Cornus sanguinea 'Midwinter Fire'
midwinter fire dogwood
- Position: full sun to part shade
- Soil: any moderately fertile soil
- Rate of growth: fast-growing
- Flowering period: June
- Hardiness: fully hardy
The green leaves of this upright, deciduous shrub turn bright shades of orange-yellow in autumn, before they fall to reveal spectacular orange, red and yellow bare stems. Position in full sun for best colour.
- Garden care: For best stem colour, cut the stems back hard to within 5-7cm (2-3in) from the ground in March and apply a generous 5-7cm (2-3in) mulch of well-rotted garden compost or horse manure around the base of the plant.
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Q:I'm keen to plant some Cornus sanguinea in a north-easterly facing border close to my house, but it will mean the plants will be shaded for much of the afternoon. Is this something that they can tolerate?Asked on 5/1/2016 by Beginningtogrow from Hampshire
These plant will tolerate partial shade so as long as they receive some sun they should be fine. Hope this helps.Answered on 6/1/2016 by Anonymous from crocus
Q:Would it be possible to grow these in containers on our decking or are they not suitable for containers/pots?Asked on 10/3/2015 by cornuscopia from Sandwich Kent
Ideally they would be better grown in the ground, but as long as they are in large pots and kept well watered, as they won't like to dry out, and fed they should be ok.
Hope this helps.Answered on 12/3/2015 by Anonymous from crocus
Q:Can you tell me whether Midwinter Fire Dogwood spreads? I think it would look good on the perimeter of my garden but don't want it to spread into the border.Asked on 17/3/2013 by Daisy from Chelmsford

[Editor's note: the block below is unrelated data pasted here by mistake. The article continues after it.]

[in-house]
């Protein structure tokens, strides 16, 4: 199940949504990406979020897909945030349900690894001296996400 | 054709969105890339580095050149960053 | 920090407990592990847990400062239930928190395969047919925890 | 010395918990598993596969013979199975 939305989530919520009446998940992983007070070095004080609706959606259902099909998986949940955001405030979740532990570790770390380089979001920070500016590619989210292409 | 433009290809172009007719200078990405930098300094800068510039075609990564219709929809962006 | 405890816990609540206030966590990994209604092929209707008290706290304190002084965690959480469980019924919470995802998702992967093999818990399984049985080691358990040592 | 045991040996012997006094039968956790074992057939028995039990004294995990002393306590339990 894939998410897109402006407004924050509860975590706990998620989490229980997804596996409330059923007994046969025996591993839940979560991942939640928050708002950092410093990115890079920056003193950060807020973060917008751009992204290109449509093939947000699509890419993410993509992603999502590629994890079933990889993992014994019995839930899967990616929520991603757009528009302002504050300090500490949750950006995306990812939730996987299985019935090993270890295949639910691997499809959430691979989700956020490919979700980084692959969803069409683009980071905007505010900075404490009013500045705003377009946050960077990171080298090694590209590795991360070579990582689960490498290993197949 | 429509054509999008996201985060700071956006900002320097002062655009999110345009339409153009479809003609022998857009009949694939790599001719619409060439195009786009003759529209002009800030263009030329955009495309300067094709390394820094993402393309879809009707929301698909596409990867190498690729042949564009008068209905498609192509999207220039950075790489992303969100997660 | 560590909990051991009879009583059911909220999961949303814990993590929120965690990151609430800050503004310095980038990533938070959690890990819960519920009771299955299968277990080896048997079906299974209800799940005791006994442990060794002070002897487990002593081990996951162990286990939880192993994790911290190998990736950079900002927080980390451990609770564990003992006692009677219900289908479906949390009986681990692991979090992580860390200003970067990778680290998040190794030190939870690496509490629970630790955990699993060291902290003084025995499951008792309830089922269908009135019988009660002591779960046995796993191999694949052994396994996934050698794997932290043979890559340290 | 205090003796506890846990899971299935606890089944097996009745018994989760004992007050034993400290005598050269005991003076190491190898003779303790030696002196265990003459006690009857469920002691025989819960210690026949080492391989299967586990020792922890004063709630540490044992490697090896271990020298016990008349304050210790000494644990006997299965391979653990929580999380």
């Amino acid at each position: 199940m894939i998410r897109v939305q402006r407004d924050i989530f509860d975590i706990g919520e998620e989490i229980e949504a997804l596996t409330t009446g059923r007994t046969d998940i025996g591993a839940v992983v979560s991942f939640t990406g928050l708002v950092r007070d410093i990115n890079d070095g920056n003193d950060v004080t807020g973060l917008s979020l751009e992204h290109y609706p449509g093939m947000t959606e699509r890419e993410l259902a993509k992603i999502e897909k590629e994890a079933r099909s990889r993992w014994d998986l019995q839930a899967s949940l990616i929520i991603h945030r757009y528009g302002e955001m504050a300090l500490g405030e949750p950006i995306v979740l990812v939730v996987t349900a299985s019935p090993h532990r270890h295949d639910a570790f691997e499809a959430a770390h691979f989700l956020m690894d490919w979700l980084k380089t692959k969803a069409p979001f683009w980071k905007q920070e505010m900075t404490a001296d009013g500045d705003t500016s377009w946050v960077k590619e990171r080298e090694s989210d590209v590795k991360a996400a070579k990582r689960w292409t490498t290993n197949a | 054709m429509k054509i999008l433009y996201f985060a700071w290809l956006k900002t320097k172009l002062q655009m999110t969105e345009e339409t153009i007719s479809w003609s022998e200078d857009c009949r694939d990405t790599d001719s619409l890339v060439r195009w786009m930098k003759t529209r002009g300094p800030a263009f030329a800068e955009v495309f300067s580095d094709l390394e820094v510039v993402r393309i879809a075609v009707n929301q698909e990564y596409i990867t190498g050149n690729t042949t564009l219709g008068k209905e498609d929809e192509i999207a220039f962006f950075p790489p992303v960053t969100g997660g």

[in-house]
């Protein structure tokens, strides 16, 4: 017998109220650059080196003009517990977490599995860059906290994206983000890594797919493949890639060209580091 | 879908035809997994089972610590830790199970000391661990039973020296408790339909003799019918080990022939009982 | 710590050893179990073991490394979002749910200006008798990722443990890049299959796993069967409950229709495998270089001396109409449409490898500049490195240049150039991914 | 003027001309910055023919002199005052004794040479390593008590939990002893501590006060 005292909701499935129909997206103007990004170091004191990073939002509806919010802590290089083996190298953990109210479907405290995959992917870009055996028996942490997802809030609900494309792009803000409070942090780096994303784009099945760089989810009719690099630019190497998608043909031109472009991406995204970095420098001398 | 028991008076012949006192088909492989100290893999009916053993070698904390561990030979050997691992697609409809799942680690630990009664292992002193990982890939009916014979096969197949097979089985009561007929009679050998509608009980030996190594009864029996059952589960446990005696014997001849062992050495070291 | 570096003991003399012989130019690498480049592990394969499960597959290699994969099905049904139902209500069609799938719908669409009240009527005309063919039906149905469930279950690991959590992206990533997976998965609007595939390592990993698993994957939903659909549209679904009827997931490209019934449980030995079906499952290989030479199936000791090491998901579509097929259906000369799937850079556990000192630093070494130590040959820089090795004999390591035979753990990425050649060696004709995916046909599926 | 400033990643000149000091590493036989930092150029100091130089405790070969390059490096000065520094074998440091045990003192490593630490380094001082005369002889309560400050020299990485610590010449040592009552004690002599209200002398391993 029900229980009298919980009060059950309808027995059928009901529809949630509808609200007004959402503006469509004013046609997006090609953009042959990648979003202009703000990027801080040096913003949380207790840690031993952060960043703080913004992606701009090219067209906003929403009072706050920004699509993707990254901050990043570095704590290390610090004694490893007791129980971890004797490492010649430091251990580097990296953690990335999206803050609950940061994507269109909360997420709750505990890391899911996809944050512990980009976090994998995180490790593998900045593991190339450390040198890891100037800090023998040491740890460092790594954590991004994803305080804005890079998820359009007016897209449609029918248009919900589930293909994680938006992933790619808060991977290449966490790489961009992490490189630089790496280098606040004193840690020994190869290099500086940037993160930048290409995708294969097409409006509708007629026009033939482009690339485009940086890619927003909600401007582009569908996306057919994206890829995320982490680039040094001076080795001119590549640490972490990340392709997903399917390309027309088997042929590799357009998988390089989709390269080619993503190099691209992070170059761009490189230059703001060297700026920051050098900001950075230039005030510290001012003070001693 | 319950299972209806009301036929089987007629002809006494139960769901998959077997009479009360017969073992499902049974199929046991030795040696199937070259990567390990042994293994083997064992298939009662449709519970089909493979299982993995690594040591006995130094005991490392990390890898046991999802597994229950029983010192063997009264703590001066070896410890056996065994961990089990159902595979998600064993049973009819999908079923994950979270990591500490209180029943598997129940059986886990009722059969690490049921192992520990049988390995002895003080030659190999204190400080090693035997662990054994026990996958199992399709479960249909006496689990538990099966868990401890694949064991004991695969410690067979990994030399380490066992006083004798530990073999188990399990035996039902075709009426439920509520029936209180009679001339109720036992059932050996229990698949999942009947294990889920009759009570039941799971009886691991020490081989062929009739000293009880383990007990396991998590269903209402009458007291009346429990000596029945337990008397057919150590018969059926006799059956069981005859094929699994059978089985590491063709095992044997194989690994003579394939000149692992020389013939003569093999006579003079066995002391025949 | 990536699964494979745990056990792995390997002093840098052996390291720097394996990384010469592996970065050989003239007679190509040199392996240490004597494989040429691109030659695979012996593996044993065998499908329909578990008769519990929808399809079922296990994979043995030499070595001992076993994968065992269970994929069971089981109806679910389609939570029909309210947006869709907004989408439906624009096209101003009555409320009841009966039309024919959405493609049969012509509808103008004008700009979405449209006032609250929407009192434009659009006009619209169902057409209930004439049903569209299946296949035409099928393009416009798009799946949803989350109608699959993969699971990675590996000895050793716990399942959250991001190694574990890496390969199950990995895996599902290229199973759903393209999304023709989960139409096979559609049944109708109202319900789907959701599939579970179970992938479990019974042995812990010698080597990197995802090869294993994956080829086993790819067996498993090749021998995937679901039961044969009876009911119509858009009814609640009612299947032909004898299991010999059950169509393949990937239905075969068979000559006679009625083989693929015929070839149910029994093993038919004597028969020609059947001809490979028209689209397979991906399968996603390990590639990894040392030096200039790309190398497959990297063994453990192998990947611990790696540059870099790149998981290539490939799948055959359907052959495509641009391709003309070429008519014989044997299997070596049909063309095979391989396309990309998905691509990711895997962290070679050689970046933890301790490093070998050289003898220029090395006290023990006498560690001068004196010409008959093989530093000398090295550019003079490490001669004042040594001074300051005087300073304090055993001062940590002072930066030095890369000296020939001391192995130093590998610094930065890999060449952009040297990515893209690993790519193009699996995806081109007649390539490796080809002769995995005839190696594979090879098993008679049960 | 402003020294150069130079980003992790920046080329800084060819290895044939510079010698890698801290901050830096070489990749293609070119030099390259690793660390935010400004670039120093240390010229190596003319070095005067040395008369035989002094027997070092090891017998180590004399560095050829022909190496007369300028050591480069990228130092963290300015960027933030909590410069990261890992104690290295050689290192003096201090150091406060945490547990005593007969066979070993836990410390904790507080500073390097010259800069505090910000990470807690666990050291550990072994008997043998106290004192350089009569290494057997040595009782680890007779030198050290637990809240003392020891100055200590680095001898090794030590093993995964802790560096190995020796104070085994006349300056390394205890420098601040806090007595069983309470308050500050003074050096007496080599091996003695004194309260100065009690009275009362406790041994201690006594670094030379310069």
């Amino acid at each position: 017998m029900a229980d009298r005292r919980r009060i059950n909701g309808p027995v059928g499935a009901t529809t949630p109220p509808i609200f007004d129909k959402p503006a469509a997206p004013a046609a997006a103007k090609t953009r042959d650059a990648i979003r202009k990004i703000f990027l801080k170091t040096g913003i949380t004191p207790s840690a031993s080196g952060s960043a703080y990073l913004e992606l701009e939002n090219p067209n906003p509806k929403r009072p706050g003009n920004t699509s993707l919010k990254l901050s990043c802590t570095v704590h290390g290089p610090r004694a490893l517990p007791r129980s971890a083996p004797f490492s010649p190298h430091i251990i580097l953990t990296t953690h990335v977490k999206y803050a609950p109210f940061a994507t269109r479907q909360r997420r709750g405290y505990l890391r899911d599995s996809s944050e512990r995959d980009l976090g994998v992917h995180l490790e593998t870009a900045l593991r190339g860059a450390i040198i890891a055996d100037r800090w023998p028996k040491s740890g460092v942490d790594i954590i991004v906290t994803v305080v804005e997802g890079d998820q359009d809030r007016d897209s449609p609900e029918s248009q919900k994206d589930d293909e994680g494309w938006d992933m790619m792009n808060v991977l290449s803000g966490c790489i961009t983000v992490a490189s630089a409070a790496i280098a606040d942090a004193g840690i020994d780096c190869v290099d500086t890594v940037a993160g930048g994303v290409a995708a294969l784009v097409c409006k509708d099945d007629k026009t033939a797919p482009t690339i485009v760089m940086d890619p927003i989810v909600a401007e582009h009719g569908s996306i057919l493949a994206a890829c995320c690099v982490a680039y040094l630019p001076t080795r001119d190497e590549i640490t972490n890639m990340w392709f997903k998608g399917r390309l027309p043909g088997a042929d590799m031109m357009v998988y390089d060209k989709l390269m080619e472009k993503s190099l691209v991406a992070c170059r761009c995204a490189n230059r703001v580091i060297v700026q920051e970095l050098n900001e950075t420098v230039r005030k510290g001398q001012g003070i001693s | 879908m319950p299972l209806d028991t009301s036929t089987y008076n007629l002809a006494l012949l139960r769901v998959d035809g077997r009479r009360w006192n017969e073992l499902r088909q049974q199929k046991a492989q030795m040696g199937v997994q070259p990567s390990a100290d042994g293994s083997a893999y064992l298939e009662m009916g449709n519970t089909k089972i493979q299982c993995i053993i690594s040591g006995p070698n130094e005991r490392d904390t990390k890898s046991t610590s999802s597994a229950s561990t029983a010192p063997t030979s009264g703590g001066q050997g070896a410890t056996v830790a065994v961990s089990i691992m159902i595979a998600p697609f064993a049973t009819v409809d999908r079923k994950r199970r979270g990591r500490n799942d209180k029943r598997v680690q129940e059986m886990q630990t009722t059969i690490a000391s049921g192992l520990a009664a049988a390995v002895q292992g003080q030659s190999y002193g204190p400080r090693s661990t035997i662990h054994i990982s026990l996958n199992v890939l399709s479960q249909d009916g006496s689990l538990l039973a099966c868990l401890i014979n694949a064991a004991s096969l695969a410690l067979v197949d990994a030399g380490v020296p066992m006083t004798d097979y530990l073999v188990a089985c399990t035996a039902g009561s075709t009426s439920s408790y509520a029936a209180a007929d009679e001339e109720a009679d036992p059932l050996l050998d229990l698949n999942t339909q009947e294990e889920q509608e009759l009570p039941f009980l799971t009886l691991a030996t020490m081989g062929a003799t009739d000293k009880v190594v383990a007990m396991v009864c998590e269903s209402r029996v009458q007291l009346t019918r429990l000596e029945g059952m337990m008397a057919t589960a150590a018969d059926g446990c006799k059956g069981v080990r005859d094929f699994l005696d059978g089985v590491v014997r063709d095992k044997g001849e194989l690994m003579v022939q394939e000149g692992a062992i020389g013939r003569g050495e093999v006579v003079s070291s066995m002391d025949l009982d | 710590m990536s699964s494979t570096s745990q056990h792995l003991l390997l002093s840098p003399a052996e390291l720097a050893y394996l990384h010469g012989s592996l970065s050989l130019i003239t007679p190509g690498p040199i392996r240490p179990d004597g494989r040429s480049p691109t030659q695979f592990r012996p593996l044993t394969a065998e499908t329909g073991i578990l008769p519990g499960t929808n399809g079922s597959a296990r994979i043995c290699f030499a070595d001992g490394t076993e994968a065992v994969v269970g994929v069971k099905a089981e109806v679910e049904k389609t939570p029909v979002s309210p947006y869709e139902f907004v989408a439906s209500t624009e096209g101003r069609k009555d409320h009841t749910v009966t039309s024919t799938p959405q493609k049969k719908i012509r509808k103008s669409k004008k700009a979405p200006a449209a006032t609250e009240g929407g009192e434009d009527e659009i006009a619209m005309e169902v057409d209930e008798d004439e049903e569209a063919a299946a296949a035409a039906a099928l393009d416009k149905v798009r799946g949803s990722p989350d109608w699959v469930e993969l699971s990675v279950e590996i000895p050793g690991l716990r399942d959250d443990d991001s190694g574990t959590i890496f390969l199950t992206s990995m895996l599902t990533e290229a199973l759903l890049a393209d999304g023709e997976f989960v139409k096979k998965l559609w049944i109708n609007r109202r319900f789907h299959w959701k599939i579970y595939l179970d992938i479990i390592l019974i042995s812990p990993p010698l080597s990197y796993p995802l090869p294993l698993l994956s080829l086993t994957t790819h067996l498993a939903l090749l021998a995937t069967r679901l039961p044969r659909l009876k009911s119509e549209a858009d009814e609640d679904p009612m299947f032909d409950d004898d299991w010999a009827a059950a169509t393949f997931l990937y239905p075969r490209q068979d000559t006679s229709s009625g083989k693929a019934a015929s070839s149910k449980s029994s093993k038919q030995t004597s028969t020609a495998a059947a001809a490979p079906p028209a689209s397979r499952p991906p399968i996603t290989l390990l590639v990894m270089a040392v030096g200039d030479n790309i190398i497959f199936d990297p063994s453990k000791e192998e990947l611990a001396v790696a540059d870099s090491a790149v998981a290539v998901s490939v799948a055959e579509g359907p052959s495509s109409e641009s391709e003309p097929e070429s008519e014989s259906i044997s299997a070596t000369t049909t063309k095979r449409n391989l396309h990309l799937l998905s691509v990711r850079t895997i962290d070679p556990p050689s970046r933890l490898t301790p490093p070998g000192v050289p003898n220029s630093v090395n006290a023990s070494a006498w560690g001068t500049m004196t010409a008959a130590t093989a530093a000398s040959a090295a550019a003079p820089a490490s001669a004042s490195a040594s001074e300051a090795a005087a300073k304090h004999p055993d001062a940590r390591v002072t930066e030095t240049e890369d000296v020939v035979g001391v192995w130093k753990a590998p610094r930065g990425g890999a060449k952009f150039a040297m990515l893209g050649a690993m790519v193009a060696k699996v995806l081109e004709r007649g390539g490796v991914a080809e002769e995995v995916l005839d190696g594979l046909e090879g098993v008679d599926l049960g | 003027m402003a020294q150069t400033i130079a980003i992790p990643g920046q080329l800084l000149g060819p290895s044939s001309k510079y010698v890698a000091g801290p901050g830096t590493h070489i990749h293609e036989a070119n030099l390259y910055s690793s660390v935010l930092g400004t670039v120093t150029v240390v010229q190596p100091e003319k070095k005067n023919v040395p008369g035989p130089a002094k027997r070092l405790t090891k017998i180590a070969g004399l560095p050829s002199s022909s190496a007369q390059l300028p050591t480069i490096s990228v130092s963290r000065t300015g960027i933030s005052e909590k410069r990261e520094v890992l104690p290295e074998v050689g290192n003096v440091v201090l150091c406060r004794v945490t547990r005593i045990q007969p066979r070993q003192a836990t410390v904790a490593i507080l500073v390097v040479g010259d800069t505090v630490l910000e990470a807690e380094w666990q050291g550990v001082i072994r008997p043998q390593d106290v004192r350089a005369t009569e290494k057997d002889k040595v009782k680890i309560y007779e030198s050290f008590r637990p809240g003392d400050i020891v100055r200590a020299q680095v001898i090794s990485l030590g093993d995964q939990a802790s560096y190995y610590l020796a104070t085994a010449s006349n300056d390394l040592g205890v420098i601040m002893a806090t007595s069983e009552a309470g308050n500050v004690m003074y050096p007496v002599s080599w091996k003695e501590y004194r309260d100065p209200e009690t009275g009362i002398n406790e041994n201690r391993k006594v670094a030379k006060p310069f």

This shrub forms a clump about 80cm across, but it does not spread so wont take over your whole garden.Answered on 18/3/2013 by Helen from Crocus
Q:I have just bought three cornus sanguinea midwinterfire - how far apart should I plant them? Thank you.Asked on 26/2/2013 by deb from East Sussex
A:It depends on the look you are going for, if you want the plants to knit together to form what looks like one bush I would recommend that you plant them at about 40cm apart. If you would like each plant to stand on its own without growing into the other I would recommend planting them at about 1 metre apart.Answered on 26/2/2013 by Steve
Q:Creating a Winter Garden
Dear Crocus I am wanting to create a " winter garden " area and fancy an Acer griseum as the central feature. I had thought of planting a Cornus Midwinter Fire and Bergenia 'Bressingham Ruby' to complement the scheme but I would welcome any other suggestions please. Many thanks ClaireAsked on 26/2/2010 by CLAIRE LAWTON
A:Hello Claire, If you click on the following link it will take you to all our winter flowering plants. I would definitely recommend hellebores and snowdrops, perhaps some Cyclamen and and Euonymus fortunei for foliage colour. http://www.crocus.co.uk/plants/_/vid.204/ I hope this helps. Helen Plant DoctorAnswered on 1/3/2010 by Crocus Helpdesk
Q:Specimen Ceanothus or another large bushy shrub....
Good afternoon, When I was first looking for a Ceanothus to replace the one we have in our front garden, I looked on your website, but you only had small ones. Our once lovely Ceanothus has been pruned out of all recognition again this year, as I planted it a bit too near our boundary when it was a baby. I know it may come back, but it is getting ridiculous as every time it grows back it has to be cut back again severely and then ooks a mess for most of the year. Have you got a nice, tall, bushy Ceanothus to replace it? I love my Ceanothus but perhaps if you don't have a big one, do you have another large, flowering shrub as an alternative? Hope you can help Regards MargaretAsked on 5/12/2009 by D DRAKETT
A:Hello Margaret, it is rare to find larger sized Ceanothus as they are usually quite short-lived and don't normally live longer than 6 - 8 years. We do have a selection of larger shrubs on our site like Hamamelis, Hydrangeas, Magnolias, Acer, Cornus, Cotinus, Philadelphus, Syringa and Viburnum, so you may find something of interest. They will be listed in this section. http://www.crocus.co.uk/plants/ I hope this helps. Helen Plant DoctorAnswered on 8/12/2009 by Crocus Helpdesk